Audio long read: Long COVID is a double curse in low-income nations — here’s why12:23Evidence so far suggests that the prevalence of long COVID in low- and middle-income countries could be similar to that of wealthier countries. For example, by some estimates, more than four million people in Brazil have long COVID.However, an absence of research on the condition in less-wealthy countries has left advocates hamstrung: few physicians acknowledge that long COVID exists. A lack of data is also hampering efforts to search for the mechanisms of the condition and tailor treatments.This is an audio version of our Feature Long COVID is a double curse in low-income nations — here’s why
Toxic red mud could be turned into 'green' steel24:30In this episode:0:46 Turning a toxic by-product into ironRed mud is a toxic by-product of aluminium manufacture, and millions of tonnes of it is produced each year. The majority ends up in landfills, pumped into vast lakes or stored in dried mounds, posing a serious environmental risk. This week, researchers demonstrate how red mud can be reused to make iron, a vital component in the production of steel. As their method uses hydrogen plasma rather than fossil fuels, they suggest it could be a way to reduce the carbon emissions associated with the steelmaking industry.Research article: Jovičević-Klug et al.News and Views: Iron extracted from hazardous waste of aluminium production09:36 Research HighlightsThe economics of next-generation geothermal power plants, and the folded-fabric robot that crawls like a snake.Research Highlight: Flexible geothermal power makes it easier to harness Earth’s inner heatResearch Highlight: Origami fabric robot slithers like a snake20:53 Briefing ChatA computational model that predicts a person's likelihood of developing long COVID, NASA finally crack open the lid of OSIRIS-REx’s sample container, and how the ‘Moon Sniper’ craft pulled off the most precise lunar landing ever.Nature News: Long-COVID signatures identified in huge analysis of blood proteinJohnson Space Centre: NASA’S OSIRIS-REx Curation Team Reveals Remaining Asteroid SampleNature News: Japan’s successful Moon landing was the most precise everSubscribe to Nature Briefing, an unmissable daily round-up of science news, opinion and analysis free in your inbox every weekday.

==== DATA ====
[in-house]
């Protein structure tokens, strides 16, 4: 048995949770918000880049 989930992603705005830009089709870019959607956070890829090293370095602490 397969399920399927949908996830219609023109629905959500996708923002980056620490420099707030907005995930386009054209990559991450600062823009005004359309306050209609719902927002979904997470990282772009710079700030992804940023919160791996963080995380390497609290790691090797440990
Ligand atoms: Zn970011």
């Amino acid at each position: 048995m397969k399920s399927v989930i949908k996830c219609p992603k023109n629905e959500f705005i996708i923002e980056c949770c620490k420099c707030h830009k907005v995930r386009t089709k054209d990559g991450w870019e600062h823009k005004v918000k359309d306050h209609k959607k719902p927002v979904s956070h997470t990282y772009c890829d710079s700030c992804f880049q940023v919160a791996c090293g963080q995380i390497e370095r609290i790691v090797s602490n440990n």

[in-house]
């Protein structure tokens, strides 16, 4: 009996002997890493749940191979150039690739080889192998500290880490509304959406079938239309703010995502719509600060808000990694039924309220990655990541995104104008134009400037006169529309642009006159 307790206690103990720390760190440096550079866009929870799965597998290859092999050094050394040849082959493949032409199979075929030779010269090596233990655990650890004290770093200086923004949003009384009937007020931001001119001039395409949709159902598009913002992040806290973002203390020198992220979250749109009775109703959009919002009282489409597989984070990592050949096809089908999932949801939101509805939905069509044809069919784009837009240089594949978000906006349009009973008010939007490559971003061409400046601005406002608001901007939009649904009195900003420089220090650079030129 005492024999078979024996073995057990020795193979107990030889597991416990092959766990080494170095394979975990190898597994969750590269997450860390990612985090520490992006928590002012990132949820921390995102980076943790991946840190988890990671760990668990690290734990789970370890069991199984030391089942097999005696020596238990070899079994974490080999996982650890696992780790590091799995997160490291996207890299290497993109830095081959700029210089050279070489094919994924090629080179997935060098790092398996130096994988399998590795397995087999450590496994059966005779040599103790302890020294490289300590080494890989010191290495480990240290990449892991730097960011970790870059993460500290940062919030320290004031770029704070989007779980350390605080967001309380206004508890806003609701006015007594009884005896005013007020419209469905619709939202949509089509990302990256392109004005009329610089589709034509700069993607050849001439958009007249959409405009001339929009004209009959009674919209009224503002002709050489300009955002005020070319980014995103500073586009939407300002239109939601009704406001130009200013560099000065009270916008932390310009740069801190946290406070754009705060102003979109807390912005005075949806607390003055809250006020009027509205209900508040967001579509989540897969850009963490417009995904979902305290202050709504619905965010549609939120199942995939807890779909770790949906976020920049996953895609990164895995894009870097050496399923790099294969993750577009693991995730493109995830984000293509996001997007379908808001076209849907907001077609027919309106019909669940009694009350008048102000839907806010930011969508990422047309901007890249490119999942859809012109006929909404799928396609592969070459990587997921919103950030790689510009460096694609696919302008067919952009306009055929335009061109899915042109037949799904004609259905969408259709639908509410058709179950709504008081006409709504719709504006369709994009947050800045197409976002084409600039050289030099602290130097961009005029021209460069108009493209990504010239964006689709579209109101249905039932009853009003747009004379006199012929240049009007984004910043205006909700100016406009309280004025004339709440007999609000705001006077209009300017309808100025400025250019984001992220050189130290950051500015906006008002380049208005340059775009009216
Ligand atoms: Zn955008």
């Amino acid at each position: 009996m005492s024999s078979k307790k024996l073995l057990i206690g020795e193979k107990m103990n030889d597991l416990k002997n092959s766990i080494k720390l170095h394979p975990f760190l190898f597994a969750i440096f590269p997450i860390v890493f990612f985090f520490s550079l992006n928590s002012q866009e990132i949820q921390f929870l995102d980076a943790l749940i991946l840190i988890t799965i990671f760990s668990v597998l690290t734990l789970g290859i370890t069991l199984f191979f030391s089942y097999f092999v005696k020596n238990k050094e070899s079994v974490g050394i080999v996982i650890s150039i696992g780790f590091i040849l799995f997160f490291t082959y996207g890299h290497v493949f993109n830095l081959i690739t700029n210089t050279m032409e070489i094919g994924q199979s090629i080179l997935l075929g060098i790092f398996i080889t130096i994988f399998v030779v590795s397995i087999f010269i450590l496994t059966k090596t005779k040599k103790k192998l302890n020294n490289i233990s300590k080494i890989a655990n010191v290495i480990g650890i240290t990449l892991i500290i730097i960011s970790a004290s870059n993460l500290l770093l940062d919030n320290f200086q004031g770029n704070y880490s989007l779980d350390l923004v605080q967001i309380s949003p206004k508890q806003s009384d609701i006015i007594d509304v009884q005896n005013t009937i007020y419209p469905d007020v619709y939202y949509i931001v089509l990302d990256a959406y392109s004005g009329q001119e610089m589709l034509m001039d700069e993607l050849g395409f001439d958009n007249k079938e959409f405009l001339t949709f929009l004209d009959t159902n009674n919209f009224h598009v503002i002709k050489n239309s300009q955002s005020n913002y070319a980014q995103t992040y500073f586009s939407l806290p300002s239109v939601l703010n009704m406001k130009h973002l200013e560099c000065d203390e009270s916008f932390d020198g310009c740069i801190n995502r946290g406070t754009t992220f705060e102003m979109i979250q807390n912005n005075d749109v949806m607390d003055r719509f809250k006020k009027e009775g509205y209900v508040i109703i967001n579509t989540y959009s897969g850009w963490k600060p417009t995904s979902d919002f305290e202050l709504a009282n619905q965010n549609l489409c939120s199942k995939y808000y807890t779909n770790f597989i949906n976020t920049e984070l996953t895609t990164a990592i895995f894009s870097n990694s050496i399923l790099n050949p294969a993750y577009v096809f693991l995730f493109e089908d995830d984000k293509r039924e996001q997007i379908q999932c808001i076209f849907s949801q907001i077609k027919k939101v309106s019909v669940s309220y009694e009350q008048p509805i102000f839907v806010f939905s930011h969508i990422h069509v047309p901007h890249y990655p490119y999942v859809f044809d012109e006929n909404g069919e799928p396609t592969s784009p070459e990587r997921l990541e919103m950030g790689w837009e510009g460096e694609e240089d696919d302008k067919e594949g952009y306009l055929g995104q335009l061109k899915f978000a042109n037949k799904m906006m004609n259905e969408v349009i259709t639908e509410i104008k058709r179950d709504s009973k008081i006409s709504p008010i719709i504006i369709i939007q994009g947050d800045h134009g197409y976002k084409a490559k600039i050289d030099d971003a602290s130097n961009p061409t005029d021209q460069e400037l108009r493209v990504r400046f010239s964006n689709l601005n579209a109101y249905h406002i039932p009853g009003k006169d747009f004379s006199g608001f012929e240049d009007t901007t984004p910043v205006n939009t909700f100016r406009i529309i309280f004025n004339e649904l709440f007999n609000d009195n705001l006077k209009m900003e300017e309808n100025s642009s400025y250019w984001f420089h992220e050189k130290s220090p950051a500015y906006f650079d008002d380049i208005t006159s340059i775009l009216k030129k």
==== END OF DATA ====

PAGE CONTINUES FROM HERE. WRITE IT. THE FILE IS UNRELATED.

This AI just figured out geometry — is this a step towards artificial reasoning?32:24In this episode:0:55 The AI that deduces solutions to complex maths problemsResearchers at Google Deepmind have developed an AI that can solve International Mathematical Olympiad-level geometry problems, something previous AIs have struggled with. They provided the system with a huge number of random mathematical theorems and proofs, which it used to approximate general rules of geometry. The AI then applied these rules to solve the Olympiad problems and show its workings for humans to check. The researchers hope their system shows that it is possible for AIs to ‘learn’ basic principles from large amounts of data and use them to tackle complex logical challenges, which could prove useful in fields outside mathematics.Research article: Trinh et al.09:46 Research HighlightsA stiff and squishy ‘hydrospongel’ — part sponge, part hydrogel — that could find use in soft robotics, and how the spread of rice paddies in sub-Saharan Africa helps to drive up atmospheric methane levels.Research Highlight: Stiff gel as squishable as a sponge takes its cue from cartilageResearch Highlight: A bounty of rice comes at a price: soaring methane emissions12:26 The food-web effects of mass predator die-offsMass Mortality Events, sometimes called mass die-offs, can result in huge numbers of a single species perishing in a short period of time. But there’s not a huge amount known about the effects that events like these might be having on wider ecosystems. Now, a team of researchers have built a model ecosystem to observe the impact of mass die-offs on the delicate balance of populations within it.Research article: Tye et al.20:53 Briefing ChatAn update on efforts to remove the stuck screws on OSIRIS-REx’s sample container, the ancient, fossilized skin that was preserved in petroleum, and a radical suggestion to save the Caribbean’s coral reefs.OSIRIS-REx Mission Blog: NASA’s OSIRIS-REx Team Clears Hurdle to Access Remaining Bennu Sample Nature News: This is the oldest fossilized reptile skin ever found — it pre-dates the dinosaursNature News: Can foreign coral save a dying reef? Radical idea sparks debateSubscribe to Nature Briefing, an unmissable daily round-up of science news, opinion and analysis free in your inbox every weekday.